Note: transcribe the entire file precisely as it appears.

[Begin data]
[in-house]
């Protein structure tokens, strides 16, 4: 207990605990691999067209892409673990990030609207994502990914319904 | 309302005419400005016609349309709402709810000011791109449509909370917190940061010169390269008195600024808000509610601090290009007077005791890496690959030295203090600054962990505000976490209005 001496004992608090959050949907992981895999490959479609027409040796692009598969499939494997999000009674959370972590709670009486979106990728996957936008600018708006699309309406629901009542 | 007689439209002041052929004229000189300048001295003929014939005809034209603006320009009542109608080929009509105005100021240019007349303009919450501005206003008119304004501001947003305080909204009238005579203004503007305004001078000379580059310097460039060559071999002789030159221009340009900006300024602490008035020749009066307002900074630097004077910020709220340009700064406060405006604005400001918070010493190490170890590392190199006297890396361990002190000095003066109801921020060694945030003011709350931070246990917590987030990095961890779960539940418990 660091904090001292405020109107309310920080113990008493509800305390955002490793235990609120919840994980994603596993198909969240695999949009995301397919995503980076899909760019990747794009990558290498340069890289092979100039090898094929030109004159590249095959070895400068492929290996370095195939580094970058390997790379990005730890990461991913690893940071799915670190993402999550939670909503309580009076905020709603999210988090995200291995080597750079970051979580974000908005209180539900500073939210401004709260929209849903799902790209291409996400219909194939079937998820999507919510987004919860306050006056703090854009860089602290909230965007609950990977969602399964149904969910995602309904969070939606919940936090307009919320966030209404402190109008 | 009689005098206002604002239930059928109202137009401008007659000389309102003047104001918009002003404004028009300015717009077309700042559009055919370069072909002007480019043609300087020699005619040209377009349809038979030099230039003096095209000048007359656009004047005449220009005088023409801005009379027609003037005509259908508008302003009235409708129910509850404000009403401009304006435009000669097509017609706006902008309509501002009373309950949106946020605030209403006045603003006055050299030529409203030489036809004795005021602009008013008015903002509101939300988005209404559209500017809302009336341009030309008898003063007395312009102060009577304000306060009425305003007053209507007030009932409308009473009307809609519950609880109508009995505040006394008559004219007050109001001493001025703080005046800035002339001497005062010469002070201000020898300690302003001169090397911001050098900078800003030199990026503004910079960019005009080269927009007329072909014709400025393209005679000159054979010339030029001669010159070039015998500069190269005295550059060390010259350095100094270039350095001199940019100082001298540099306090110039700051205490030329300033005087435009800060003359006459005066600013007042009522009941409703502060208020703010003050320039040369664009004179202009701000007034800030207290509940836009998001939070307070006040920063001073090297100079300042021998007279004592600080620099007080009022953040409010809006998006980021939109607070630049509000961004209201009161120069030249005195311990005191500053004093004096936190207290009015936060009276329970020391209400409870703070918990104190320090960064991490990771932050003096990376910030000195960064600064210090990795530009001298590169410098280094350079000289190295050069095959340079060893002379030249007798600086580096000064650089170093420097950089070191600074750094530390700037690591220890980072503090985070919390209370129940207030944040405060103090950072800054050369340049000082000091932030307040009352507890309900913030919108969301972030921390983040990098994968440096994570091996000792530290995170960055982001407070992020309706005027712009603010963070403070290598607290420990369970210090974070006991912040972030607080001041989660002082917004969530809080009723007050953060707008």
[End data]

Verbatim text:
[in-house]
């Protein structure tokens, strides 16, 4: 207990605990691999067209892409673990990030609207994502990914319904 | 309302005419400005016609349309709402709810000011791109449509909370917190940061010169390269008195600024808000509610601090290009007077005791890496690959030295203090600054962990505000976490209005 001496004992608090959050949907992981895999490959479609027409040796692009598969499939494997999000009674959370972590709670009486979106990728996957936008600018708006699309309406629901009542 | 007689439209002041052929004229000189300048001295003929014939005809034209603006320009009542109608080929009509105005100021240019007349303009919450501005206003008119304004501001947003305080909204009238005579203004503007305004001078000379580059310097460039060559071999002789030159221009340009900006300024602490008035020749009066307002900074630097004077910020709220340009700064406060405006604005400001918070010493190490170890590392190199006297890396361990002190000095003066109801921020060694945030003011709350931070246990917590987030990095961890779960539940418990 660091904090001292405020109107309310920080113990008493509800305390955002490793235990609120919840994980994603596993198909969240695999949009995301397919995503980076899909760019990747794009990558290498340069890289092979100039090898094929030109004159590249095959070895400068492929290996370095195939580094970058390997790379990005730890990461991913690893940071799915670190993402999550939670909503309580009076905020709603999210988090995200291995080597750079970051979580974000908005209180539900500073939210401004709260929209849903799902790209291409996400219909194939079937998820999507919510987004919860306050006056703090854009860089602290909230965007609950990977969602399964149904969910995602309904969070939606919940936090307009919320966030209404402190109008 | 009689005098206002604002239930059928109202137009401008007659000389309102003047104001918009002003404004028009300015717009077309700042559009055919370069072909002007480019043609300087020699005619040209377009349809038979030099230039003096095209000048007359656009004047005449220009005088023409801005009379027609003037005509259908508008302003009235409708129910509850404000009403401009304006435009000669097509017609706006902008309509501002009373309950949106946020605030209403006045603003006055050299030529409203030489036809004795005021602009008013008015903002509101939300988005209404559209500017809302009336341009030309008898003063007395312009102060009577304000306060009425305003007053209507007030009932409308009473009307809609519950609880109508009995505040006394008559004219007050109001001493001025703080005046800035002339001497005062010469002070201000020898300690302003001169090397911001050098900078800003030199990026503004910079960019005009080269927009007329072909014709400025393209005679000159054979010339030029001669010159070039015998500069190269005295550059060390010259350095100094270039350095001199940019100082001298540099306090110039700051205490030329300033005087435009800060003359006459005066600013007042009522009941409703502060208020703010003050320039040369664009004179202009701000007034800030207290509940836009998001939070307070006040920063001073090297100079300042021998007279004592600080620099007080009022953040409010809006998006980021939109607070630049509000961004209201009161120069030249005195311990005191500053004093004096936190207290009015936060009276329970020391209400409870703070918990104190320090960064991490990771932050003096990376910030000195960064600064210090990795530009001298590169410098280094350079000289190295050069095959340079060893002379030249007798600086580096000064650089170093420097950089070191600074750094530390700037690591220890980072503090985070919390209370129940207030944040405060103090950072800054050369340049000082000091932030307040009352507890309900913030919108969301972030921390983040990098994968440096994570091996000792530290995170960055982001407070992020309706005027712009603010963070403070290598607290420990369970210090974070006991912040972030607080001041989660002082917004969530809080009723007050953060707008």